But the organisation is catching up to the technical and social nature of human rights advocacy in the 21st century. A campaign this year to highlight the plight of Pakistani girls forced into marriage cleverly took over the Tinder dating app. Instead of images of potential partners popping up, users were confronted with slogans that read: “You pick your partner. Many women aren’t given a choice.”
The restructuring of the organisation and devolving of power away from a Western centre is part of the new Amnesty.
It was met with stiff opposition from certain quarters in Amnesty, with Shetty bearing the brunt of the criticism. He has now won over many of his critics and there is more of a unity of purpose.
In the organisations’s Rosebank office, cocktail tables are laid out with bright yellow serviettes for the opening of the local chapter and to welcome more than 20 new staff members who will expand Amnesty’s presence in the region.
“South Africa has some amazing human rights organisations, people’s movements, so it’s not a question of somebody flying in and saying what you need to do,” said Shetty
“It’s a question of working together and what Amnesty brings to the table is international leverage and clout. It’s a different ecosystem to where we were before but the end goals are the same.”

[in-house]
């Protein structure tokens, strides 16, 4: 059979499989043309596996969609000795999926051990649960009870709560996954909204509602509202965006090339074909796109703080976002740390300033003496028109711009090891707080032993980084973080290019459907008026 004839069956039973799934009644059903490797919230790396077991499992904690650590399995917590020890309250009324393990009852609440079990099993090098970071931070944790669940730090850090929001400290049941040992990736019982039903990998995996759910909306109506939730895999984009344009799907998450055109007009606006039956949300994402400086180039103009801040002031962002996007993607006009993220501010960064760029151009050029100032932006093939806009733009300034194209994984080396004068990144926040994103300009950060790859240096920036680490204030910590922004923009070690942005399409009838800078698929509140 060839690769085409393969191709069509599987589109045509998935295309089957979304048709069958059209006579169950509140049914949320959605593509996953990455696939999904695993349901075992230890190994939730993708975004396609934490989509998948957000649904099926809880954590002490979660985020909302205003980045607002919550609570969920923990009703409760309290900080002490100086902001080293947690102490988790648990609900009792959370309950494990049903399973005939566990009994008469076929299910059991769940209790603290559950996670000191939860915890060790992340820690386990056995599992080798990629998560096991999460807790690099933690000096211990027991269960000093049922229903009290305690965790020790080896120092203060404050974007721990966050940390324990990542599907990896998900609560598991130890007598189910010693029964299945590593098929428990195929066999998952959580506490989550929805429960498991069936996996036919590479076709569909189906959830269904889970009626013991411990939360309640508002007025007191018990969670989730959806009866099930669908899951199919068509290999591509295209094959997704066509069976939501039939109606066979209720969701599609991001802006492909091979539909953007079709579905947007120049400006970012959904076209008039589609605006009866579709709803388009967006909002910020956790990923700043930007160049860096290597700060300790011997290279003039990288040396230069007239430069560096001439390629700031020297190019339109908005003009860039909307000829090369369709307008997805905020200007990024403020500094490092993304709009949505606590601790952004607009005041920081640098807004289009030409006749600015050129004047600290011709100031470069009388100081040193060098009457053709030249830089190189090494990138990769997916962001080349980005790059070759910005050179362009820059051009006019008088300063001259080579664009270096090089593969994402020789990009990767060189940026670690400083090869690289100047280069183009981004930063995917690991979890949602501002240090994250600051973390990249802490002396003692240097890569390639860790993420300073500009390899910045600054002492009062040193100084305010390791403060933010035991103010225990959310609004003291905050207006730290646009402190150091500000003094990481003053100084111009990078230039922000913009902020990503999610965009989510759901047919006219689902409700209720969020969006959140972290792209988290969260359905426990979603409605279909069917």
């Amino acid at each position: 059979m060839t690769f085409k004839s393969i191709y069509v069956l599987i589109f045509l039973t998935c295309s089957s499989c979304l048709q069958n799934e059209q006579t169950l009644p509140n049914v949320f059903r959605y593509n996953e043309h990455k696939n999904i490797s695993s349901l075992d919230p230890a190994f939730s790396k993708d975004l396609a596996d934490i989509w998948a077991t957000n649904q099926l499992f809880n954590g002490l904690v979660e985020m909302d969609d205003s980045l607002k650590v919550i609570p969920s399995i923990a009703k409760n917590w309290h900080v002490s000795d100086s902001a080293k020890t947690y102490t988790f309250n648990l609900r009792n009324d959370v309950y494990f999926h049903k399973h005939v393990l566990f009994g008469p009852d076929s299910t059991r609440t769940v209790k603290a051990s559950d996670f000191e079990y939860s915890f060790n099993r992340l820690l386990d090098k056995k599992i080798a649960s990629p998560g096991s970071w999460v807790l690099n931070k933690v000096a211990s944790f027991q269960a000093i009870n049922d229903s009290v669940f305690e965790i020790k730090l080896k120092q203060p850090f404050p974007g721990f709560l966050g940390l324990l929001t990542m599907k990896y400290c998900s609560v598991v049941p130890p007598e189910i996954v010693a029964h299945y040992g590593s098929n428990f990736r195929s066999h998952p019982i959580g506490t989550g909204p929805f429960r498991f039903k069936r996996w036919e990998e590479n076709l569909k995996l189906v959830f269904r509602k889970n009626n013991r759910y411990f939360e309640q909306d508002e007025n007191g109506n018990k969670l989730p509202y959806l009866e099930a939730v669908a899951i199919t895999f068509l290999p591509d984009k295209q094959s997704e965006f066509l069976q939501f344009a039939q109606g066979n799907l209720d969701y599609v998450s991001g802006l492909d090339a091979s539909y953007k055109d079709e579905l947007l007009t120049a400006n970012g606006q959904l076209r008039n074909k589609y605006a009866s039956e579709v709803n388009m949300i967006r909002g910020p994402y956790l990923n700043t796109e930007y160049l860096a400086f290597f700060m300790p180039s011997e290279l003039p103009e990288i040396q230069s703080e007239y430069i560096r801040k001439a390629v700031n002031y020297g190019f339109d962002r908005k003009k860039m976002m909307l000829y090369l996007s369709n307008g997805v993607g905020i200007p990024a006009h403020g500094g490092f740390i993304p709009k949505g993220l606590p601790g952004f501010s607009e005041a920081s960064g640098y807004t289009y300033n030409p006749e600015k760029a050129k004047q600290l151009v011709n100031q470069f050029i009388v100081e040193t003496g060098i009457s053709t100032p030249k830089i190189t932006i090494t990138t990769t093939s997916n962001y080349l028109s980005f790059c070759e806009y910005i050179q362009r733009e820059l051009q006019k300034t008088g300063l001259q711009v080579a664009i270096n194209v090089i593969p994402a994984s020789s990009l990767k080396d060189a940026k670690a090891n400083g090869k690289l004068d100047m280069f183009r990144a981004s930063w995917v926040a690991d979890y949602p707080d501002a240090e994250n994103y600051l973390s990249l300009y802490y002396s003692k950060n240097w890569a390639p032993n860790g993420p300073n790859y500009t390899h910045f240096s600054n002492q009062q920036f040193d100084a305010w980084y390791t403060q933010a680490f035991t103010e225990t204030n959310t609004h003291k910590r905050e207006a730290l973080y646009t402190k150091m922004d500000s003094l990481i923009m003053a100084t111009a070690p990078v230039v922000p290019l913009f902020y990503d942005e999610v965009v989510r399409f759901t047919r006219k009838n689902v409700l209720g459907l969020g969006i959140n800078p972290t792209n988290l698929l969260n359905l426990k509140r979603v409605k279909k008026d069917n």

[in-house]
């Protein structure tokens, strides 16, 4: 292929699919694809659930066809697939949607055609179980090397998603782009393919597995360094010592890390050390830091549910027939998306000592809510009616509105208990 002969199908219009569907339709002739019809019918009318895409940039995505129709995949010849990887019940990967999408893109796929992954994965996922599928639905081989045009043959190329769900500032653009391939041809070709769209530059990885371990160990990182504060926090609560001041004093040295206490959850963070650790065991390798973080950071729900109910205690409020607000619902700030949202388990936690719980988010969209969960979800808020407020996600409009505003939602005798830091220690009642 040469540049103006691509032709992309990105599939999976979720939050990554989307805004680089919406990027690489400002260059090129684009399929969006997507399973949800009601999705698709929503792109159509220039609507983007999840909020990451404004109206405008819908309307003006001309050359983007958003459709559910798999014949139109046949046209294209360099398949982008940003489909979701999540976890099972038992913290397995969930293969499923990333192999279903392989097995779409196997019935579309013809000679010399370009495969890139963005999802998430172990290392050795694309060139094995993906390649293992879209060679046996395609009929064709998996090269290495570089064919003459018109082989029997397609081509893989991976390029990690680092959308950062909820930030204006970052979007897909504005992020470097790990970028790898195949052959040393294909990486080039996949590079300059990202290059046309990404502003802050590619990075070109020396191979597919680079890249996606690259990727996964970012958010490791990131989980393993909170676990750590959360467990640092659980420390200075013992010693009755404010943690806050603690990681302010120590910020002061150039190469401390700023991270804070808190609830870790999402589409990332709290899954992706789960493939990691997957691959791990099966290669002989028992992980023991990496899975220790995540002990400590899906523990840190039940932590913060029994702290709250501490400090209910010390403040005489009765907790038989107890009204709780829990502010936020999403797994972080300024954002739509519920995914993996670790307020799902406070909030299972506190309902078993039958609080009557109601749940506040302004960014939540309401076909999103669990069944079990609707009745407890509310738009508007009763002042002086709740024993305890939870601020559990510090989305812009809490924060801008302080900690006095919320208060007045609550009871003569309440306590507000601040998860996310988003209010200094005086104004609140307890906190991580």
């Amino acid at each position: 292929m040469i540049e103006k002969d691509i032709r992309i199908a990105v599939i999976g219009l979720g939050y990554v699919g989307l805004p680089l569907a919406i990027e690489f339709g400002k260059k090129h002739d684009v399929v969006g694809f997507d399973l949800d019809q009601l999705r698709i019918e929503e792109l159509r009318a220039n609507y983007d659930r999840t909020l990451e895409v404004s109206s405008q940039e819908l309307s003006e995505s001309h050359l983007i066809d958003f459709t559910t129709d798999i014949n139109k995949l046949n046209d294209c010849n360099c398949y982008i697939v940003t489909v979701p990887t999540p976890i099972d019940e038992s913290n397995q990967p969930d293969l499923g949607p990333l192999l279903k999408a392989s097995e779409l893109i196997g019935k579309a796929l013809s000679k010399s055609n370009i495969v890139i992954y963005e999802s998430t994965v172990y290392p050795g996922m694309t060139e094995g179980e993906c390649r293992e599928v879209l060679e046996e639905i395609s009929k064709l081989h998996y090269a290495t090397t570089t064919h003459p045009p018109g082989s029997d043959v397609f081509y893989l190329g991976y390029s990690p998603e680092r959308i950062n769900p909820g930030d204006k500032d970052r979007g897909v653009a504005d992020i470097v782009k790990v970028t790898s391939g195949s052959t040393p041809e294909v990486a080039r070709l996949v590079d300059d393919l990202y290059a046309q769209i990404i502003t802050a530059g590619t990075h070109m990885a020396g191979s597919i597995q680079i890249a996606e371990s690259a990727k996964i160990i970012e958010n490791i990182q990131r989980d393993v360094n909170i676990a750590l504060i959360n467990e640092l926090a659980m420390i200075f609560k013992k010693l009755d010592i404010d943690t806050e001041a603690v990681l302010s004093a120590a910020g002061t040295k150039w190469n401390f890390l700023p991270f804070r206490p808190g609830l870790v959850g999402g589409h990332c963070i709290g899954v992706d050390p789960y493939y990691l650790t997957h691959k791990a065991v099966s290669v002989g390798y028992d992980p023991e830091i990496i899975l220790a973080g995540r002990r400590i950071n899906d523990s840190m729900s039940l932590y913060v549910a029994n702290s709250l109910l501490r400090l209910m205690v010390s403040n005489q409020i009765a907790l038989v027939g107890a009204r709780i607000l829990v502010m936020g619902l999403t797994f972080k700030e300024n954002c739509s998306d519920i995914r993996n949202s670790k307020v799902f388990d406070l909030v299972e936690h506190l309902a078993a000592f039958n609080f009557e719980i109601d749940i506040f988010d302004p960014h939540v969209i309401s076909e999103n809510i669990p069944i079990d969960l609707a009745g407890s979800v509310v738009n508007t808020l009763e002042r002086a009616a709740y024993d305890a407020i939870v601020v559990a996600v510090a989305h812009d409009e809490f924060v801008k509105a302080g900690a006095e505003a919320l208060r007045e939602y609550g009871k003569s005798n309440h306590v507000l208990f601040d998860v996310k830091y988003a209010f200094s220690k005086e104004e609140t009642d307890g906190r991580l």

For Shetty that goal is the people on the ground.
The one story that sticks with him is his encounter with a Malian women. The West African country has been through major upheaval and changes in regimes. One particular case left the families of 40 soldiers devastated when the men simply disappeared overnight.
“But the wives and families of the soldiers organised themselves,” said Shetty. “One woman organised the community and went to the defence minister and she created havoc.”
Shetty met her. She didn’t speak English, was not very educated and yet had managed to make her community’s voice heard.
“I asked her: ‘how do you have the courage to take on the army in Mali?’ She fished into her pocket and she took some time. She had this big purse of hers, and she took out this yellow card with Amnesty International written on it and she said: ‘I’m an Amnesty member’.”
It’s those sort of meetings that keep Shetty inspired, he said, when the constant excesses and cruelties of those in power tempts him to lose hope.
“It’s meeting women like this who put their lives on the line … Amnesty is a movement of people fighting for their rights.”